These were the hottest new cars 45 years ago
Would you ever drive a 'Vette? No, not a Corvette.
If one thing was driving the automobile market in 1976, it was the oil crisis. Because of rising fuel prices, car makers were coming up with cheaper, lighter, more efficient rides. In some cases, just cheaper.
Compact economy cars were all the rage, as you will see in this list of automobiles that made their debut in 1976. These cute little hatchbacks appeared all over the highways. Though, the first one here was later deemed "unsafe for highway use." Gulp.
Which one would you — or did you — drive?
Image: Chevrolet via Jalopnik
Now viewed as a legendary lemon, the Chevette puttered its way to success. Chevy sold 2.8 million units of this dinky car. The fact that it came in under $3,000 certainly helped. Though, those who wanted wood panelling could splurge for "The Woody" edition for $3,404. You might get 40 mpg, but that was about the number of horsepower, too.
Image: dave_7 / Flickr
If any of these vehicles are still on the road, it is likely this, the Accord. Honda launched the Accord as its "big" car in '76, as it was larger than the Civic. The model was originally only available as a three-door hatchback — the sedan would debut in '79.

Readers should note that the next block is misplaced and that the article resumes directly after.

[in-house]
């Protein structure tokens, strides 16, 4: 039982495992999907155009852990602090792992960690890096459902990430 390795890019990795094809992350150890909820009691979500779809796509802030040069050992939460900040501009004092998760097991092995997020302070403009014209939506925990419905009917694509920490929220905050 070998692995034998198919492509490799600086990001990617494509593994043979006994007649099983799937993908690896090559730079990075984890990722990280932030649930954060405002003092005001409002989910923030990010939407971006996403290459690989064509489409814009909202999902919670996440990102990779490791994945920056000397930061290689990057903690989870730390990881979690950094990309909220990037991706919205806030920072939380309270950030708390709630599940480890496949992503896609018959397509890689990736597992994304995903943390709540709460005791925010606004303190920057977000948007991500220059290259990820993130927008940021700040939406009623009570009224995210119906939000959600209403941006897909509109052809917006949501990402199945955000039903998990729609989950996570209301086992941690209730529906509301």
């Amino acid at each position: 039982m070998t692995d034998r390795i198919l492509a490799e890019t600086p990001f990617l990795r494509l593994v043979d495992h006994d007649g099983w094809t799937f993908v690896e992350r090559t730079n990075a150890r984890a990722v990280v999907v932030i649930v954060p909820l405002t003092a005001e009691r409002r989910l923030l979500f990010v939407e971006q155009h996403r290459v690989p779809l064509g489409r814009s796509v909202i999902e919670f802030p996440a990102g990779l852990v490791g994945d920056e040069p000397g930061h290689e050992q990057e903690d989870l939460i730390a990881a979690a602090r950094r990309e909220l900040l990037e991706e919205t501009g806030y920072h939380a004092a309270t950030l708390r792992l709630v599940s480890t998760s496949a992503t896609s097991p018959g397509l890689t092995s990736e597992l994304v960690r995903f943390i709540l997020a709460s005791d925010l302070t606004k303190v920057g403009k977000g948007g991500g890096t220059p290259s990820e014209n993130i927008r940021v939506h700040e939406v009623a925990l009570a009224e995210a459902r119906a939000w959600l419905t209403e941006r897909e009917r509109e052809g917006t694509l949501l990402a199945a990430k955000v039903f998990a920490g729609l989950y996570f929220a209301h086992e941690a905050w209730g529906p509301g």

Over the last four decades, a whopping 16 million Fiestas have been sold worldwide. Ford's smallest car was commissioned in response to the Fiat 127 and developed under the name "Bobcat." In 1980, the Fiesta was pulled from the American market, though it continued to sell briskly overseas. It finally returned to our shores a few years ago.
Along with its Plymouth counterpart, the Volaré, the Aspen (not to be confused with the apple soda of the same name) was initially seen as a compact car. Remember, most cars in the 1970s were approximately the size of the SS Minnow. Rex Harrison served as the celebrity spokesman for the Aspen. "It's unebelievable," he purred in the commercials with his posh Henry Higgins voice.
Image: AP Photo/Lefteris Pitarakis
It wasn't all budget rides in this crop of new cars. In fact, the print advertisements for this British sportscar boasted that it was "For the Fortunate Few." One of those elite was James Bond, who drove his sexy, wedge-shaped 1976 Esprit S1 into the sea in The Spy Who Loved Me. Alas, the submarine model was not available to the public.